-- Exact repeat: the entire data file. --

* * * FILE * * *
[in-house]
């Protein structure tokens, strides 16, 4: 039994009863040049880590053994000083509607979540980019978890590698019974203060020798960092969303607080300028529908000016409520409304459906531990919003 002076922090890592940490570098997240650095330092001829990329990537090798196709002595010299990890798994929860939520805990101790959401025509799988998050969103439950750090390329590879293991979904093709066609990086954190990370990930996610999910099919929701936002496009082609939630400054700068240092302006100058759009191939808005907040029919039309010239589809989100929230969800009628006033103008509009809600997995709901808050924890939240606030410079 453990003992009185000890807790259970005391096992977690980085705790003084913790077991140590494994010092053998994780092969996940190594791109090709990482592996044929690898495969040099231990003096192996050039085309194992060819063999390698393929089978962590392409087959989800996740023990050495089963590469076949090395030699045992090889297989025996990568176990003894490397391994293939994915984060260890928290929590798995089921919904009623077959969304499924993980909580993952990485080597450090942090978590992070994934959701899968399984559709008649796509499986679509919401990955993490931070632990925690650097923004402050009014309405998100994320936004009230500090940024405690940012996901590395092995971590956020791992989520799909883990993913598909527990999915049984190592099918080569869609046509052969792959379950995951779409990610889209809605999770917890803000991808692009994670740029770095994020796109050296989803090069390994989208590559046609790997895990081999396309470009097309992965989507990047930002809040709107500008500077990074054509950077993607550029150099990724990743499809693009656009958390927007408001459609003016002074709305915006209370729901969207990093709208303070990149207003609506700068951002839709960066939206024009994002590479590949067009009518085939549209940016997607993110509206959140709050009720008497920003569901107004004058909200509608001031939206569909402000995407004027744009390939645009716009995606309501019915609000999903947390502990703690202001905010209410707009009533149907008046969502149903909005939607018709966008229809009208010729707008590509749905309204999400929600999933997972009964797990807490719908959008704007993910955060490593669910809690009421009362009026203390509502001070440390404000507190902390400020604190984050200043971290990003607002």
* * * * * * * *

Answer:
[in-house]
């Protein structure tokens, strides 16, 4: 039994009863040049880590053994000083509607979540980019978890590698019974203060020798960092969303607080300028529908000016409520409304459906531990919003 002076922090890592940490570098997240650095330092001829990329990537090798196709002595010299990890798994929860939520805990101790959401025509799988998050969103439950750090390329590879293991979904093709066609990086954190990370990930996610999910099919929701936002496009082609939630400054700068240092302006100058759009191939808005907040029919039309010239589809989100929230969800009628006033103008509009809600997995709901808050924890939240606030410079 453990003992009185000890807790259970005391096992977690980085705790003084913790077991140590494994010092053998994780092969996940190594791109090709990482592996044929690898495969040099231990003096192996050039085309194992060819063999390698393929089978962590392409087959989800996740023990050495089963590469076949090395030699045992090889297989025996990568176990003894490397391994293939994915984060260890928290929590798995089921919904009623077959969304499924993980909580993952990485080597450090942090978590992070994934959701899968399984559709008649796509499986679509919401990955993490931070632990925690650097923004402050009014309405998100994320936004009230500090940024405690940012996901590395092995971590956020791992989520799909883990993913598909527990999915049984190592099918080569869609046509052969792959379950995951779409990610889209809605999770917890803000991808692009994670740029770095994020796109050296989803090069390994989208590559046609790997895990081999396309470009097309992965989507990047930002809040709107500008500077990074054509950077993607550029150099990724990743499809693009656009958390927007408001459609003016002074709305915006209370729901969207990093709208303070990149207003609506700068951002839709960066939206024009994002590479590949067009009518085939549209940016997607993110509206959140709050009720008497920003569901107004004058909200509608001031939206569909402000995407004027744009390939645009716009995606309501019915609000999903947390502990703690202001905010209410707009009533149907008046969502149903909005939607018709966008229809009208010729707008590509749905309204999400929600999933997972009964797990807490719908959008704007993910955060490593669910809690009421009362009026203390509502001070440390404000507190902390400020604190984050200043971290990003607002």